Intersections of Activism, Archiving, Art, Art History, Critical Research, Curating, Education, Feminisms and Politics of Remembrance
International Conference Organized by < rotor > Association for Contemporary Art
Curated by Elke Krasny (Austria)
November 30-December 1, 2012
Feminisms have come of age. Since the early 2000s, a renewed interest in feminisms has sparked major art exhibitions such as Global Feminisms at the Brookly Museum of Art in 2007, Wack! Art and the Feminist Revolutionat the Museum of Contemporary Art in Los Angeles or Gender Check. Femininity and Masculinity in the Art ofEastern Europe at the MUMOK in Vienna. At the same time a proliferation of activist artistic, curatorial and educational practices have practiced a differentiated approach to politics of remembrance, activated queer-feminist strategies and established networks of translocal, transnational and transdisciplinary exchange on feminisms.
Today feminisms are not only challenged with the pressures of the global, but also with the challenges of developing feminist agency which is locally specific and time-specific. Feminist agency moves between practices and theories and is distinctly marked by engagement with different fields ranging from activism to curating, archiving to critical research, politics of remembrance to emancipatory models of education. Even though these fields are different, they are interconnected and can have strong effects on each other through „temporary alliances”, artist Isa Rosenberger repeatedly speaks of, through changing modes of collaboration, coproduction and exchanges. The history of feminisms and feminist strategies is not only marked by discontinuities, but also by distinct geographic and regional differences in the former West, the former East, the global South or the global North. Curator Maura Reilly speaks of intersectionality, of difference, identity politics, postcolonialism and transnationalism.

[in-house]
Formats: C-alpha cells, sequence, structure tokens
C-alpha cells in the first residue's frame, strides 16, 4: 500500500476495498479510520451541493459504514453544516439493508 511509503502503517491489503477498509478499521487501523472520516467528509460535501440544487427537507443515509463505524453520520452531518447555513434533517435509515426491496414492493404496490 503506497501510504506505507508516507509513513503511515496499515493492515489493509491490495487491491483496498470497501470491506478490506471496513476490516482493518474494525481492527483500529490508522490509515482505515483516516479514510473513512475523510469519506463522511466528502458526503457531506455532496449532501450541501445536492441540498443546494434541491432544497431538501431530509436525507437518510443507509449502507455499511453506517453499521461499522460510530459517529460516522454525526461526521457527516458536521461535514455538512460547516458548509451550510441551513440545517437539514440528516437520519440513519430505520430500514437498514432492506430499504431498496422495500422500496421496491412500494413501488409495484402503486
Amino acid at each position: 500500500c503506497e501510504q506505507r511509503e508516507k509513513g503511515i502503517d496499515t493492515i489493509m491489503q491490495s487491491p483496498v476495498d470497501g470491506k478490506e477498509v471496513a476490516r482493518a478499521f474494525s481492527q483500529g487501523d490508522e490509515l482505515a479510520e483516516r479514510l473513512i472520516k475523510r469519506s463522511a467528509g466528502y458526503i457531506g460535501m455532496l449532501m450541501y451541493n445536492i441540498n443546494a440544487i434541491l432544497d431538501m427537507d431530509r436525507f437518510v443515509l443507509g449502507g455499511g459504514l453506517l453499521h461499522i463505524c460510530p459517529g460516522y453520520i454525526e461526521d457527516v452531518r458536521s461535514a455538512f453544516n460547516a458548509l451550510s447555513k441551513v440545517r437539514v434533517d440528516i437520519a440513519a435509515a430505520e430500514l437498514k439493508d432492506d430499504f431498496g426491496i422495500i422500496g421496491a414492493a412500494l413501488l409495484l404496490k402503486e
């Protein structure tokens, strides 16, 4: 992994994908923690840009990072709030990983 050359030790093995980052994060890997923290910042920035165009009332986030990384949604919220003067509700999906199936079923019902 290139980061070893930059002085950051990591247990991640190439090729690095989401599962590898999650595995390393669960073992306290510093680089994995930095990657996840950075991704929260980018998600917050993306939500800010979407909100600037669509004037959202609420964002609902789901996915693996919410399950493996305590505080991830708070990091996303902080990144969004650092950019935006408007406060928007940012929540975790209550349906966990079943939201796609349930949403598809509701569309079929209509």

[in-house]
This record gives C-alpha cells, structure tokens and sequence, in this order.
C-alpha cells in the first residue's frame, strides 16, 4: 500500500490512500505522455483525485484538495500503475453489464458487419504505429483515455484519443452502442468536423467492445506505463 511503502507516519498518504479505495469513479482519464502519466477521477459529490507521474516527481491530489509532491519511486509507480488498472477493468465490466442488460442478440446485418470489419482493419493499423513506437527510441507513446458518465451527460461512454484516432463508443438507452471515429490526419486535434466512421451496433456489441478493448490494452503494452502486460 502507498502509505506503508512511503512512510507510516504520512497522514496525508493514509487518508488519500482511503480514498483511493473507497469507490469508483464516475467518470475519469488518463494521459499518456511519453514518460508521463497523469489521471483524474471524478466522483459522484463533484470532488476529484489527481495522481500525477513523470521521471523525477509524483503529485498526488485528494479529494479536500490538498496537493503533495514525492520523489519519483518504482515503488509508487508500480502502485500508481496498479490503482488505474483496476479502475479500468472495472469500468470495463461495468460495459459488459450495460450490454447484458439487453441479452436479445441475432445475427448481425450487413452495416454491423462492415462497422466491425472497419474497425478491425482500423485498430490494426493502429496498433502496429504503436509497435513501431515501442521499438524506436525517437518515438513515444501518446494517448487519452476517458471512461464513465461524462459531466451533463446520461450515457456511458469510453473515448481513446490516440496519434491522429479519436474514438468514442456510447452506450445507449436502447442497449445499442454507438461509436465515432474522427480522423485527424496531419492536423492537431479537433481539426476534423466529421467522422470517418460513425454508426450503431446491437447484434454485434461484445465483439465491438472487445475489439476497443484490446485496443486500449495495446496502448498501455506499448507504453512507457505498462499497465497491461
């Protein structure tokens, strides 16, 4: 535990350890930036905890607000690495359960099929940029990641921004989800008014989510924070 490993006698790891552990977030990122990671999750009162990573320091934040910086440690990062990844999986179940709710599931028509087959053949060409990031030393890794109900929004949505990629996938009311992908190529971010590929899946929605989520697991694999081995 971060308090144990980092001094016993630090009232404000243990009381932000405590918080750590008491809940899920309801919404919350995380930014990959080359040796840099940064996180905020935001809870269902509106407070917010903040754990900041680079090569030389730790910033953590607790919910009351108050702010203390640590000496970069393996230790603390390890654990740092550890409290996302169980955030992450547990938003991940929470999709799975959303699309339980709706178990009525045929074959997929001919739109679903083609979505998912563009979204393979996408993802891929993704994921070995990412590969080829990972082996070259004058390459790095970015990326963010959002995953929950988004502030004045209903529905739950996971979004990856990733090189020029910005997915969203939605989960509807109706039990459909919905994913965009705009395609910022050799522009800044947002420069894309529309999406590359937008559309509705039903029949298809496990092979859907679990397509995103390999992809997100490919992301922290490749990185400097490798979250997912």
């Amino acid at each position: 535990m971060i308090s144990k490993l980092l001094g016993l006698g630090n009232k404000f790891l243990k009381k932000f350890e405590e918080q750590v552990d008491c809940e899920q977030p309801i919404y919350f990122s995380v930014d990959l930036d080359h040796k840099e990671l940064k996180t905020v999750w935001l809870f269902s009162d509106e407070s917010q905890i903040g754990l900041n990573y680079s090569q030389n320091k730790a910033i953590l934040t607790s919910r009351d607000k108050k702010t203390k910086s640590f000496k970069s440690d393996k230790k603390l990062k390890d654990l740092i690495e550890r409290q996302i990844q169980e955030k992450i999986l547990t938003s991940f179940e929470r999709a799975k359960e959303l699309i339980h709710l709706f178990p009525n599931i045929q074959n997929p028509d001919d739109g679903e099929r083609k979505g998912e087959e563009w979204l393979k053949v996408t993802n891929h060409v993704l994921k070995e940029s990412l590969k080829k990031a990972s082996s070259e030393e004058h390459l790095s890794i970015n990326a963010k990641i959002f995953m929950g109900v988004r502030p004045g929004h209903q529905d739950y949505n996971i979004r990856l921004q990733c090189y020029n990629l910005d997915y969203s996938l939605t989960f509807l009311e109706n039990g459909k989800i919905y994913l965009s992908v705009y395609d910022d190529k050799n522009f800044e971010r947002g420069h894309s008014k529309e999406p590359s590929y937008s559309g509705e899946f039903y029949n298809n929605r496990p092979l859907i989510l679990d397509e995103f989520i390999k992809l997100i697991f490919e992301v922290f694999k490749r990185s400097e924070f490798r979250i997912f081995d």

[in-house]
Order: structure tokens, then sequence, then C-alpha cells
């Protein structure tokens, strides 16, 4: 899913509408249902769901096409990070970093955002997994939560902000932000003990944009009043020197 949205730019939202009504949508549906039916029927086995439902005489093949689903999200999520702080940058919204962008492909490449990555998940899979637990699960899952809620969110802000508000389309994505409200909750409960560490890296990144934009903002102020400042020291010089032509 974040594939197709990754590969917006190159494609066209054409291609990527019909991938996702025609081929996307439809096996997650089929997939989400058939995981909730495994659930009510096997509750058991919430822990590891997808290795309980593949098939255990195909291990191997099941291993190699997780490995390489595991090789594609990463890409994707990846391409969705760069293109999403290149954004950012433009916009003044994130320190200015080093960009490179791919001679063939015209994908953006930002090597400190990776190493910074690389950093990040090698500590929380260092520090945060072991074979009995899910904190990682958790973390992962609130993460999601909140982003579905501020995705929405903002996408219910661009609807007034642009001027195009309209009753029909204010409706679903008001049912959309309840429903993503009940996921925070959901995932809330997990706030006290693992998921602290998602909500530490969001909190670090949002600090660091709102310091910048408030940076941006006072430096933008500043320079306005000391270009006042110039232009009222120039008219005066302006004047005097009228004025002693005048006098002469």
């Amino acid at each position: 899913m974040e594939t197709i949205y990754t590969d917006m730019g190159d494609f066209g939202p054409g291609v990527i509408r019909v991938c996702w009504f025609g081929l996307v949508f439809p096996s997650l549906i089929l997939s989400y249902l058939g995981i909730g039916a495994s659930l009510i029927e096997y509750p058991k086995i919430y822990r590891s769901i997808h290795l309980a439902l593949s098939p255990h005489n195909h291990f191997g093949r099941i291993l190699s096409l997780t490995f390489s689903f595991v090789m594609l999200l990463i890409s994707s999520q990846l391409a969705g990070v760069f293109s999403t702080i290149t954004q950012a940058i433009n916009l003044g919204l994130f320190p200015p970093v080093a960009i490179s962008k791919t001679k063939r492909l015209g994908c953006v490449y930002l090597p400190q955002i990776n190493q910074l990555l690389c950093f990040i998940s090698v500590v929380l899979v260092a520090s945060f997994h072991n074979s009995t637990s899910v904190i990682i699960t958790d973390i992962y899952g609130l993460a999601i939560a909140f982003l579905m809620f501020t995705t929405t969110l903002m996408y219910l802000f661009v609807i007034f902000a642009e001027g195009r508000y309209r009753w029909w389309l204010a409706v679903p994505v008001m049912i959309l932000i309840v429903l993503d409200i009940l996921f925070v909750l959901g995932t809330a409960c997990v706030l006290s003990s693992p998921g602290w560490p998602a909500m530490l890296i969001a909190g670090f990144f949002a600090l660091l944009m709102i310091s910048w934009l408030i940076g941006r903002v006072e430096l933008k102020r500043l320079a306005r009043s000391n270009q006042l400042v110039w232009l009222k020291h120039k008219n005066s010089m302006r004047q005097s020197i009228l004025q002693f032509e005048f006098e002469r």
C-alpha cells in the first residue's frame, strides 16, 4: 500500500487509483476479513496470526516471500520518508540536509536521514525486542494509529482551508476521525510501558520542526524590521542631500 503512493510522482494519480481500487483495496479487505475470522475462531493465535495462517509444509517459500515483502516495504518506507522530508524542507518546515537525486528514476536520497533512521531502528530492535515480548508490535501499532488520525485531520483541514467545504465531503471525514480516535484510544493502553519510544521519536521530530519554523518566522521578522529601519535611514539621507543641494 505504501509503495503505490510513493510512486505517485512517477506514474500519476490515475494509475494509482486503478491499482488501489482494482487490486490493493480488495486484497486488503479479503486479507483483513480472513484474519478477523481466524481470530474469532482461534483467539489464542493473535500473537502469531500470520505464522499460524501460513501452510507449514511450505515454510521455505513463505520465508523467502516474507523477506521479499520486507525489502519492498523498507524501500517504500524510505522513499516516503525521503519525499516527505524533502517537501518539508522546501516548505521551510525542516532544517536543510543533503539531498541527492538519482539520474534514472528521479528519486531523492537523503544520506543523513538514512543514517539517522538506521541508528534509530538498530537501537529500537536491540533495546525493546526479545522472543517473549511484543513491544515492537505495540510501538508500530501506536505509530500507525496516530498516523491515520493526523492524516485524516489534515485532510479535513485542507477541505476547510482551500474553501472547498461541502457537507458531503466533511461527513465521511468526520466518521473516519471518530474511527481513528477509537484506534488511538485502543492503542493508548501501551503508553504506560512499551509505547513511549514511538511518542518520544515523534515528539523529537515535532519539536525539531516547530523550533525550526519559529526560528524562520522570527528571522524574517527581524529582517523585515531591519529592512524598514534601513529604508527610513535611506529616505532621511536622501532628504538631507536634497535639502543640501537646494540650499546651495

Involved research and activating the archive, activist curating and ethics of curating, transnational exchange and collaboration and artistic practices entering the fields of the archive, the agenda of critical research, rethinking education and expanding the notions of curating have been on the forefront of feminist agency between practices and theories.
Given all these complex constellations, the meeting Women’s Movements : Feminist Agency aims to nurture exchange and possible future collaborations in a trans-disciplinary and trans-national approach. The „shared time with each other” will not be „public time” to present to a public as an audience. We are each other’s audience and will have time as a group to experience and learn about each other’s work, to find out about shared interests in varying fields and differing approaches, ways of working and identifications. The getting together is thought of as a situation of exchange between all of us and our practices and interests in order to create an opportunity to think alongside and beyond with each other and to think forward in finding out about shared interests or new questions arising out of the meeting. Sharing time with each other, learning about each other’s practices and thoughts might potentially lead into possible future exchanges and collaborations.